The University of Illinois at Chicago has been awarded a $3 million grant to study the effectiveness of two community-based health promotion programs for older adults with osteoarthritis.
The research is funded by the National Institute on Aging.
The study will compare Fit and Strong!, an evidence-based physical activity and health behavior change program, with Fit and Strong! Plus, the traditional program with an added weight management/dietary component.
Fit and Strong! has proven effective for older adults with osteoarthritis, the most common chronic condition and the primary cause of disability in older adults.
"Fit and Strong! can improve joint stiffness, pain and function, anxiety/depression, lower extremity strength and gait speed and enhance maintenance of physical activity in older adults for up to 18 months," said Susan Hughes, co-principal investigator of the project and co-director of the Center for Research on Health and Aging at UIC's Institute for Health Research and Policy.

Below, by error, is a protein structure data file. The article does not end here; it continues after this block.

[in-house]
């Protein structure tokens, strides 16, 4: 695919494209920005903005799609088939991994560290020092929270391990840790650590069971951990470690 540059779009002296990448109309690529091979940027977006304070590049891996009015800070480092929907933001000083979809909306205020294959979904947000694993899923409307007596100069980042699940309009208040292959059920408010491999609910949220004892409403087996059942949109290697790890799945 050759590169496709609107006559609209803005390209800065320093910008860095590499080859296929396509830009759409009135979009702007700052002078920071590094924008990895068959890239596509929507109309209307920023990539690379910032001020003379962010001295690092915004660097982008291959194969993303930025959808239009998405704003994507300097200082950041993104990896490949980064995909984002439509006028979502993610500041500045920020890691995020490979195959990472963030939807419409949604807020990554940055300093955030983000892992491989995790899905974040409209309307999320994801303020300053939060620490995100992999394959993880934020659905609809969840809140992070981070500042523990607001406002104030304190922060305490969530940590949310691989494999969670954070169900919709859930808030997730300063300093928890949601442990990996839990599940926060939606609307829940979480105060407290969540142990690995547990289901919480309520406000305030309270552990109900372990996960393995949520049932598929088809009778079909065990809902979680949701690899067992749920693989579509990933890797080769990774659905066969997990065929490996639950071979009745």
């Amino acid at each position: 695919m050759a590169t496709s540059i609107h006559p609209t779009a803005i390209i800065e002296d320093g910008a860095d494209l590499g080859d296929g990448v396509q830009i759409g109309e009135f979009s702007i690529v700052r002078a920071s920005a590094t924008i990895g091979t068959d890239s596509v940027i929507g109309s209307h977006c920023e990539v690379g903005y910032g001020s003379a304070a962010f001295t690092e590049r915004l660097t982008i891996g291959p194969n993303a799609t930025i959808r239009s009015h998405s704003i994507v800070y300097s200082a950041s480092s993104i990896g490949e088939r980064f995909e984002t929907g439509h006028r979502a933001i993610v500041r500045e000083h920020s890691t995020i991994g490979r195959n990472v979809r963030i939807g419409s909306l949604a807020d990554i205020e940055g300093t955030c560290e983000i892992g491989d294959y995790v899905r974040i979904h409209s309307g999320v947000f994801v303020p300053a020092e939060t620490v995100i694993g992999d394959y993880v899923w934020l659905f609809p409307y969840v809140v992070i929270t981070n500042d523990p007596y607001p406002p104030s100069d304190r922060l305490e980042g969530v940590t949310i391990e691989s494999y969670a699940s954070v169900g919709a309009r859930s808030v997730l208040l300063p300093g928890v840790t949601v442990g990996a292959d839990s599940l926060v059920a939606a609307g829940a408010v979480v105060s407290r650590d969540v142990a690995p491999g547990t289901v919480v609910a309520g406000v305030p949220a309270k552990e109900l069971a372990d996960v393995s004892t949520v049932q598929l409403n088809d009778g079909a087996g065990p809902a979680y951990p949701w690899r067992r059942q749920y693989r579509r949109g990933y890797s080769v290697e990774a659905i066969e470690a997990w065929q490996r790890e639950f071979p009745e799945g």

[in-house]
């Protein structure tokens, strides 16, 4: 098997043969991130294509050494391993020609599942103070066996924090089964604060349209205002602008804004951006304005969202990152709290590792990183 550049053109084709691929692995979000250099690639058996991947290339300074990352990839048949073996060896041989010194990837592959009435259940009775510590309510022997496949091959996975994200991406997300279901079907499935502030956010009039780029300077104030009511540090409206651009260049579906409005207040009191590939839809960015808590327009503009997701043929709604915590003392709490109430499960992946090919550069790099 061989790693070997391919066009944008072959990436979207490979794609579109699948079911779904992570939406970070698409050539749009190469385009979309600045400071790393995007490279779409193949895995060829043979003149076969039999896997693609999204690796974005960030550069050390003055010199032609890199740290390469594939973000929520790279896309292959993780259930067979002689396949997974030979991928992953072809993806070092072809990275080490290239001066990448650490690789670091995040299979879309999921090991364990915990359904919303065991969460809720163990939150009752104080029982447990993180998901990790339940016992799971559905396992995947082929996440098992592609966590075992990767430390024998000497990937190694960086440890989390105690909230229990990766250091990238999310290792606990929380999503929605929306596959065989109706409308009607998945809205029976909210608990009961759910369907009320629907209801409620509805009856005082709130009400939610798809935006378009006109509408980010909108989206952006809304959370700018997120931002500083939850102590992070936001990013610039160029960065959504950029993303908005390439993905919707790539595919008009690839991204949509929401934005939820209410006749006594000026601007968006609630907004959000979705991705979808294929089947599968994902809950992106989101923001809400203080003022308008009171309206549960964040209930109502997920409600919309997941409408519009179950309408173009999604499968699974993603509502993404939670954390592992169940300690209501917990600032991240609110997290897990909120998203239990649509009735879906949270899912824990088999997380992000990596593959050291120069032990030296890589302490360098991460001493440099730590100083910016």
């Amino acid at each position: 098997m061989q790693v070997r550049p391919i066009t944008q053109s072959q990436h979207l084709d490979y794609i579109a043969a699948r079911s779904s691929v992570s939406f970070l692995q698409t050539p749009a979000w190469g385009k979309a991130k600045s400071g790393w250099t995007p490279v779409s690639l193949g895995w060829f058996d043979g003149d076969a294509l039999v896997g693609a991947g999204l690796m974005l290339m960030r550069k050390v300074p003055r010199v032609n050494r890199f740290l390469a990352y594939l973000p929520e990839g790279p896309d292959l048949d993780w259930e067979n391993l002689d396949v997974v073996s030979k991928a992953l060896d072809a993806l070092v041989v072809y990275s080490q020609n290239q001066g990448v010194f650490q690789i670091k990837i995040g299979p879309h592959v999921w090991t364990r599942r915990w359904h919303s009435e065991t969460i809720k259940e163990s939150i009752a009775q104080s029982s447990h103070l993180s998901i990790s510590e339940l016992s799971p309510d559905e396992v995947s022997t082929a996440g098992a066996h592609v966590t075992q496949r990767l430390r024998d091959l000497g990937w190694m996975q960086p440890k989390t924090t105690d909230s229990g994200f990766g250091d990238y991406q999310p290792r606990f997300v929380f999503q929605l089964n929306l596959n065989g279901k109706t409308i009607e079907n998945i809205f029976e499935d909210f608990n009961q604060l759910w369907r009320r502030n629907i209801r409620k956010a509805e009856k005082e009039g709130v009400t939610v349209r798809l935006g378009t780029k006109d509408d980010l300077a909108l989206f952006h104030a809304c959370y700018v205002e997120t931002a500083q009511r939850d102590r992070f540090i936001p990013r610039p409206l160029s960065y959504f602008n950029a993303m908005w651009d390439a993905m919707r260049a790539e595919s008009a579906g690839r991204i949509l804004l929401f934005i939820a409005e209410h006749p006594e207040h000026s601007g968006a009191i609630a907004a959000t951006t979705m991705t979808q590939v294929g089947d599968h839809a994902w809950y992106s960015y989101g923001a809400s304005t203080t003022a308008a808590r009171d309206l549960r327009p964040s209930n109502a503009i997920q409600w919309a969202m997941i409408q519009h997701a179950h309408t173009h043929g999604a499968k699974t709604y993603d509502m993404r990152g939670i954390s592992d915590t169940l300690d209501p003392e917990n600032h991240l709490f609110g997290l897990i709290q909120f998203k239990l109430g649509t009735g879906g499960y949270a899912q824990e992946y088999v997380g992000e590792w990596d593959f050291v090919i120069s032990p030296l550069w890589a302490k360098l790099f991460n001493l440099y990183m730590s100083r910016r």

While the traditional program has been very successful, "we felt that we needed to address the underlying weight issues that cause or exacerbate lower extremity osteoarthritis," Hughes said.
In the new study, researchers will enroll 400 adults ages 60 and older with lower extremity osteoarthritis who have a body mass index of between 25 and 50. Half will be enrolled in Fit and Strong! and half in Fit and Strong! Plus.
Participants in Fit and Strong! Plus will participate in the traditional program and will also receive dietary and weight loss interactive sessions. The goal is to achieve a minimum 5 percent weight loss by increasing consumption of fruits and vegetables, decreasing saturated fats and sugar sweetened drinks, reducing overall calorie consumption, and learning to manage triggers that can lead to overeating.
The weight loss component is adapted from a successful weight loss trial funded by the
|Contact: Sherri McGinnis Gonzlez|
University of Illinois at Chicago